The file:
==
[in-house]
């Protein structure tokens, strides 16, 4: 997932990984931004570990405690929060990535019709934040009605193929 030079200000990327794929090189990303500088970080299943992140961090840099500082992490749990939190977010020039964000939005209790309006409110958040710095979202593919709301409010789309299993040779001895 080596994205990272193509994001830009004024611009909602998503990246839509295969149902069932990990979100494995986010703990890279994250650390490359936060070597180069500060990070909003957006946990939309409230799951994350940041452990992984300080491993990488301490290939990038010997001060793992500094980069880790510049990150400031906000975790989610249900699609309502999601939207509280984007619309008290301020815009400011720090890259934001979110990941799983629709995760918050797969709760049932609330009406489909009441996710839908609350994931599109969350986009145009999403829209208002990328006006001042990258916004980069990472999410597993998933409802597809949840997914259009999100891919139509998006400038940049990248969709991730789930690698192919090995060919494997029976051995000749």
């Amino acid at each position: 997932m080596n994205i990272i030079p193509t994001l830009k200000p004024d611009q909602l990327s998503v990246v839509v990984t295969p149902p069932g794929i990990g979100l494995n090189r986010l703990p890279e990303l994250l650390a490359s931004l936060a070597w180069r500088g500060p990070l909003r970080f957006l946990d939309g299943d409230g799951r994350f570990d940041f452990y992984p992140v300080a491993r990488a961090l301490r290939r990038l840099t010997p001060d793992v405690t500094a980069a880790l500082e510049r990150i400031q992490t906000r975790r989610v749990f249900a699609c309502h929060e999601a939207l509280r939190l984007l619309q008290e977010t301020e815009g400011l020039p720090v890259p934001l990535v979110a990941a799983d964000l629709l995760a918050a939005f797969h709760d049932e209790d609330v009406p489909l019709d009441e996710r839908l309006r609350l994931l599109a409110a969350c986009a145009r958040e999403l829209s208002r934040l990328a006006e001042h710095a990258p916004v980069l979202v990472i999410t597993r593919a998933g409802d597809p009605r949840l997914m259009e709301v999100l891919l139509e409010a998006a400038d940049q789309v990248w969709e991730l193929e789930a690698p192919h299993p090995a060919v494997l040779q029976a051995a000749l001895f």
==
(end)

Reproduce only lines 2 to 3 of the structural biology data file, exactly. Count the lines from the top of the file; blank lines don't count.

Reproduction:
């Protein structure tokens, strides 16, 4: 997932990984931004570990405690929060990535019709934040009605193929 030079200000990327794929090189990303500088970080299943992140961090840099500082992490749990939190977010020039964000939005209790309006409110958040710095979202593919709301409010789309299993040779001895 080596994205990272193509994001830009004024611009909602998503990246839509295969149902069932990990979100494995986010703990890279994250650390490359936060070597180069500060990070909003957006946990939309409230799951994350940041452990992984300080491993990488301490290939990038010997001060793992500094980069880790510049990150400031906000975790989610249900699609309502999601939207509280984007619309008290301020815009400011720090890259934001979110990941799983629709995760918050797969709760049932609330009406489909009441996710839908609350994931599109969350986009145009999403829209208002990328006006001042990258916004980069990472999410597993998933409802597809949840997914259009999100891919139509998006400038940049990248969709991730789930690698192919090995060919494997029976051995000749």
């Amino acid at each position: 997932m080596n994205i990272i030079p193509t994001l830009k200000p004024d611009q909602l990327s998503v990246v839509v990984t295969p149902p069932g794929i990990g979100l494995n090189r986010l703990p890279e990303l994250l650390a490359s931004l936060a070597w180069r500088g500060p990070l909003r970080f957006l946990d939309g299943d409230g799951r994350f570990d940041f452990y992984p992140v300080a491993r990488a961090l301490r290939r990038l840099t010997p001060d793992v405690t500094a980069a880790l500082e510049r990150i400031q992490t906000r975790r989610v749990f249900a699609c309502h929060e999601a939207l509280r939190l984007l619309q008290e977010t301020e815009g400011l020039p720090v890259p934001l990535v979110a990941a799983d964000l629709l995760a918050a939005f797969h709760d049932e209790d609330v009406p489909l019709d009441e996710r839908l309006r609350l994931l599109a409110a969350c986009a145009r958040e999403l829209s208002r934040l990328a006006e001042h710095a990258p916004v980069l979202v990472i999410t597993r593919a998933g409802d597809p009605r949840l997914m259009e709301v999100l891919l139509e409010a998006a400038d940049q789309v990248w969709e991730l193929e789930a690698p192919h299993p090995a060919v494997l040779q029976a051995a000749l001895f």